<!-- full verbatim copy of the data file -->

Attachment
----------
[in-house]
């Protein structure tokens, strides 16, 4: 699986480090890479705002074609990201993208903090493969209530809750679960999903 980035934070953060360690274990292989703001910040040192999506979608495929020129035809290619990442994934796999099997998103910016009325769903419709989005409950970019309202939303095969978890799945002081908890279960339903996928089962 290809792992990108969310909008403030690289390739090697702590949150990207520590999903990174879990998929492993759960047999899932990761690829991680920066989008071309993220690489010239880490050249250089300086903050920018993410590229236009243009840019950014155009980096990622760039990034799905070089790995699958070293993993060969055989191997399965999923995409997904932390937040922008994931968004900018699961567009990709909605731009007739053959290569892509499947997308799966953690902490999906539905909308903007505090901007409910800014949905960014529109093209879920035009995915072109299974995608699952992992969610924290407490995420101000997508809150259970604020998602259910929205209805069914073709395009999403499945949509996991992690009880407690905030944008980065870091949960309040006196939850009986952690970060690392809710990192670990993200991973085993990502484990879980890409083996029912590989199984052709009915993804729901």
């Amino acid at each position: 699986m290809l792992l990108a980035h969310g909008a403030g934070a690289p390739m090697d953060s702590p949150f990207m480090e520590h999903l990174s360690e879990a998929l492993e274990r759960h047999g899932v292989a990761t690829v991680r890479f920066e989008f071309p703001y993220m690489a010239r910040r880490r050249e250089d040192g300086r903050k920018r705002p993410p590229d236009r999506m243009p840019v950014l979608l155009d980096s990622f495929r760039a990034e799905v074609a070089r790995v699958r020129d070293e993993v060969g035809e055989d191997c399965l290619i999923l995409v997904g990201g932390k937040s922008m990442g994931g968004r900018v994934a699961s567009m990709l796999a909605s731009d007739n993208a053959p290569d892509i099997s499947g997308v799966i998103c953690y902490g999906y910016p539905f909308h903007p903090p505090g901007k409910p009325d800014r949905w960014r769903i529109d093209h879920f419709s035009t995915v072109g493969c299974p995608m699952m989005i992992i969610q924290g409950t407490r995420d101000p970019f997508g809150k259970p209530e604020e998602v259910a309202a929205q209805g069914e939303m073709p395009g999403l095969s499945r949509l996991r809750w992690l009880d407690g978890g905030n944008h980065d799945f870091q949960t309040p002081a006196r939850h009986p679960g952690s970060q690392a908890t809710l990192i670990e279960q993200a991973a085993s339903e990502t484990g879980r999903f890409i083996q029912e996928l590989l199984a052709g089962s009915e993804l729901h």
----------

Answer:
[in-house]
């Protein structure tokens, strides 16, 4: 699986480090890479705002074609990201993208903090493969209530809750679960999903 980035934070953060360690274990292989703001910040040192999506979608495929020129035809290619990442994934796999099997998103910016009325769903419709989005409950970019309202939303095969978890799945002081908890279960339903996928089962 290809792992990108969310909008403030690289390739090697702590949150990207520590999903990174879990998929492993759960047999899932990761690829991680920066989008071309993220690489010239880490050249250089300086903050920018993410590229236009243009840019950014155009980096990622760039990034799905070089790995699958070293993993060969055989191997399965999923995409997904932390937040922008994931968004900018699961567009990709909605731009007739053959290569892509499947997308799966953690902490999906539905909308903007505090901007409910800014949905960014529109093209879920035009995915072109299974995608699952992992969610924290407490995420101000997508809150259970604020998602259910929205209805069914073709395009999403499945949509996991992690009880407690905030944008980065870091949960309040006196939850009986952690970060690392809710990192670990993200991973085993990502484990879980890409083996029912590989199984052709009915993804729901």
């Amino acid at each position: 699986m290809l792992l990108a980035h969310g909008a403030g934070a690289p390739m090697d953060s702590p949150f990207m480090e520590h999903l990174s360690e879990a998929l492993e274990r759960h047999g899932v292989a990761t690829v991680r890479f920066e989008f071309p703001y993220m690489a010239r910040r880490r050249e250089d040192g300086r903050k920018r705002p993410p590229d236009r999506m243009p840019v950014l979608l155009d980096s990622f495929r760039a990034e799905v074609a070089r790995v699958r020129d070293e993993v060969g035809e055989d191997c399965l290619i999923l995409v997904g990201g932390k937040s922008m990442g994931g968004r900018v994934a699961s567009m990709l796999a909605s731009d007739n993208a053959p290569d892509i099997s499947g997308v799966i998103c953690y902490g999906y910016p539905f909308h903007p903090p505090g901007k409910p009325d800014r949905w960014r769903i529109d093209h879920f419709s035009t995915v072109g493969c299974p995608m699952m989005i992992i969610q924290g409950t407490r995420d101000p970019f997508g809150k259970p209530e604020e998602v259910a309202a929205q209805g069914e939303m073709p395009g999403l095969s499945r949509l996991r809750w992690l009880d407690g978890g905030n944008h980065d799945f870091q949960t309040p002081a006196r939850h009986p679960g952690s970060q690392a908890t809710l990192i670990e279960q993200a991973a085993s339903e990502t484990g879980r999903f890409i083996q029912e996928l590989l199984a052709g089962s009915e993804l729901h």